The news had spread through the heart of the city, and at the police-station doors a crowd had gathered. Just inside two or three principal citizens were talking to the Superintendent —amongst them was Mr. Stephen Folliot, the stepfather of young Bonham—a big, heavy-faced man who had been a resident in the Close for some years, was known to be of great wealth, and had a reputation as a grower of rare roses. He was telling the Superintendent something—and the Superintendent beckoned to Mitchington.
“Mr. Folliot says he saw this gentleman in the Cathedral,” he said. “Can’t have been so very long before the accident happened, Mr. Folliot, from what you say.”
“As near as I can reckon, it would be five minutes to ten,” answered Mr. Folliot. “I put it at that because I’d gone in for the morning service, which is at ten. I saw him go up the inside stair to the clerestory gallery—he was looking about him. Five minutes to ten—and it must have happened immediately afterwards.”
Bryce heard this and turned away, making a calculation for himself. It had been on the stroke of ten when he saw Ransford hurrying out of the west porch. There was a stairway from the gallery down to that west porch. What, then, was the inference? But for the moment he drew none—instead, he went home to his rooms in Friary Lane, and shutting himself up, drew from his pocket the scrap of paper he had taken from the dead man.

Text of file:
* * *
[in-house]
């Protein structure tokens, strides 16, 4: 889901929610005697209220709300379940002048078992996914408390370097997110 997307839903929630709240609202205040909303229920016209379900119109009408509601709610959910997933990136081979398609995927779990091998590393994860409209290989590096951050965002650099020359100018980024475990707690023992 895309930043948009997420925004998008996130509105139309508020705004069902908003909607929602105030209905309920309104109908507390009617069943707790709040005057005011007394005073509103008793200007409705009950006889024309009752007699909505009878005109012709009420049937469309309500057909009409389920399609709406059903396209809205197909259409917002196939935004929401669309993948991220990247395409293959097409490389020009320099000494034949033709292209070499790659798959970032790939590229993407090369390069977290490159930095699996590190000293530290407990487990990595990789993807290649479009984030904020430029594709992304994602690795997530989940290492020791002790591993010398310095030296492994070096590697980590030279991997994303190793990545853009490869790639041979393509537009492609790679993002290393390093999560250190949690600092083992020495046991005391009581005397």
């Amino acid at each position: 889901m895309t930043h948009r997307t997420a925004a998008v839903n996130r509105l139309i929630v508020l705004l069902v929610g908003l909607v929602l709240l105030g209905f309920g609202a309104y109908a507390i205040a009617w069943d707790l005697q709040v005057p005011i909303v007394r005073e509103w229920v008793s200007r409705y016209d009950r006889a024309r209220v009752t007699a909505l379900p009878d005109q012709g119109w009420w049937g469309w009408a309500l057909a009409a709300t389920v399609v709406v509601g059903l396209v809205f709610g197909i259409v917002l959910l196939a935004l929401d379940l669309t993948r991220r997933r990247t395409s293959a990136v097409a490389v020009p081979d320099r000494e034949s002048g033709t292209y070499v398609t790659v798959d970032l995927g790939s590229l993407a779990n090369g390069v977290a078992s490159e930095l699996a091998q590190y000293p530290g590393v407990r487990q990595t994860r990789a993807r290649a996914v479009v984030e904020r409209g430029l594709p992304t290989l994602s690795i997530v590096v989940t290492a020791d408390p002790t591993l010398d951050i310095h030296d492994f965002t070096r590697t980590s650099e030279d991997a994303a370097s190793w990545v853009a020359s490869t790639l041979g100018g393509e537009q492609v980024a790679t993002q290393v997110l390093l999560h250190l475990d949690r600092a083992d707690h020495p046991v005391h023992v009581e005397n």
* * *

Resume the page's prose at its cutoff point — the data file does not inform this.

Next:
THE SCRAP OF PAPER
When Bryce, in his locked room, drew that bit of paper from his pocket, it was with the conviction that in it he held a clue to the secret of the morning’s adventure. He had only taken a mere glance at it as he withdrew it from the dead man’s purse, but he had seen enough of what was written on it to make him certain that it was a document—if such a mere fragment could be called a document—of no ordinary importance. And now he unfolded and laid it flat on his table and looked at it carefully, asking himself what was the real meaning of what he saw.
There was not much to see. The scrap of paper itself was evidently a quarter of a leaf of old-fashioned, stoutish notepaper, somewhat yellow with age, and bearing evidence of having been folded and kept flat in the dead man’s purse for some time—the creases were well-defined, the edges were worn and slightly stained by long rubbing against the leather. And in its centre were a few words, or, rather abbreviations of words, in Latin, and some figures:
Para. Wrycestr. juxt. tumb.
Ric. Jenk. ex cap. xxiii. xv.